Shelters for abused women, 2014
View the most recent version.
Information identified as archived is provided for reference, research or recordkeeping purposes. It is not subject to the Government of Canada Web Standards and has not been altered or updated since it was archived. Please "contact us" to request a format other than those available.
On April 16, 2014, the Transition Home Survey (THS) identified 627 shelters for abused women operating across Canada.
On that snapshot date, there were 7,969 women and children residing in these facilities. Almost three-quarters of these women (73%) were there primarily because of abuse, representing a rate of 22 per 100,000 women aged 15 and older in Canada.
Women and children residing in shelter facilities on the snapshot date were staying at transition homes (37%), second-stage housing (23%), emergency shelters (21%) and women's emergency centres (13%). The remaining 6% were staying at other types of facilities, such as family resource centres.
One-quarter (25%) of all women residing in a shelter in Canada on the snapshot date had stayed at that same shelter before. The highest rate of re-admissions was reported by women's emergency centres, where over 4 in 10 of snapshot date residents had previously stayed at the same shelter.
Women residing in shelters on April 16, 2014, reported various reasons for seeking admission. Emotional abuse, reported by 66% of women residents, and physical abuse, experienced by half of residents, were the most common reasons women sought shelter. This finding held true for most provinces and territories.
Of the women reporting abuse as their primary reason for seeking shelter on the snapshot date, 69% identified a current intimate partner as their abuser, while 17% reported their abuser was a former intimate partner.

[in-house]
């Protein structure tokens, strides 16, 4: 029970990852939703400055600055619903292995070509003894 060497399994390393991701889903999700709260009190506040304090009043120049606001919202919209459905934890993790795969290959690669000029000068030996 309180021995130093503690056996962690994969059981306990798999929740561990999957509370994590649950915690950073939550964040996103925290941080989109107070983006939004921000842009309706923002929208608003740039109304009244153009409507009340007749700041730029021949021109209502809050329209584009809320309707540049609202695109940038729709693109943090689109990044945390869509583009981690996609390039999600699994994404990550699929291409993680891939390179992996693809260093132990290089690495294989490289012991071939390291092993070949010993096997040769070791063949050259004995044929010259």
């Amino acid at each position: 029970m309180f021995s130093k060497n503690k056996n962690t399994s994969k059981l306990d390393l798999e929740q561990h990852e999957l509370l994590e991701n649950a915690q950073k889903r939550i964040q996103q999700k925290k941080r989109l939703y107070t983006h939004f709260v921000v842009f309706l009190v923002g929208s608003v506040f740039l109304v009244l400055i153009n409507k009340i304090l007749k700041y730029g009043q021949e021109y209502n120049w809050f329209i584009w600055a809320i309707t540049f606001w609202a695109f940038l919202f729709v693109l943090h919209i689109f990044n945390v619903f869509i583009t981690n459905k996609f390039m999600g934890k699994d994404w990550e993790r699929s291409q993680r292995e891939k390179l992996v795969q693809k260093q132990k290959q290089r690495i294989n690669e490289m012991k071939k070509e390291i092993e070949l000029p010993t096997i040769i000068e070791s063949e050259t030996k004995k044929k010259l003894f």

Of the women who sought shelter primarily because of abuse on April 16, 2014, just over half (51%) were admitted with their children, while 17% came to the shelter facility without their children. The remaining 31% of women in shelters did not have children or parenting responsibilities.
Shelters responding to the THS indicated that the abusive situations that caused women to seek shelter had often not been reported to police. On that snapshot day, for almost half of women in shelters for reasons of abuse, the most recent abusive situation had not been brought to the attention of police.
On the snapshot date, 338 women and 201 accompanying children were turned away from shelters in Canada. The shelter being full was cited as the most common reason for turning away women and children, accounting for more than half (56%) of all reasons for turn-aways. Other reasons included alcohol and drug issues (8%) and mental health issues (6%).
Note to readers
This report is based on data from the latest Transition Home Survey (THS), a national biennial survey of residential facilities providing shelter to abused women and their children. The objective of the THS is to collect data that will provide a profile of residential services for abused women and their children during the previous 12 months, as well as provide information on the clientele being served.
The Juristat bulletin "Shelters for abused women in Canada, 2014" (85-002-X) is now available. From the Browse by key resource module of our website under Publications, choose All subjects, then Crime and Justice and Juristat.
For more information, or to enquire about the concepts, methods or data quality of this release, contact us (toll-free 1-800-263-1136; 514-283-8300; firstname.lastname@example.org) or Media Relations (613-951-4636; email@example.com).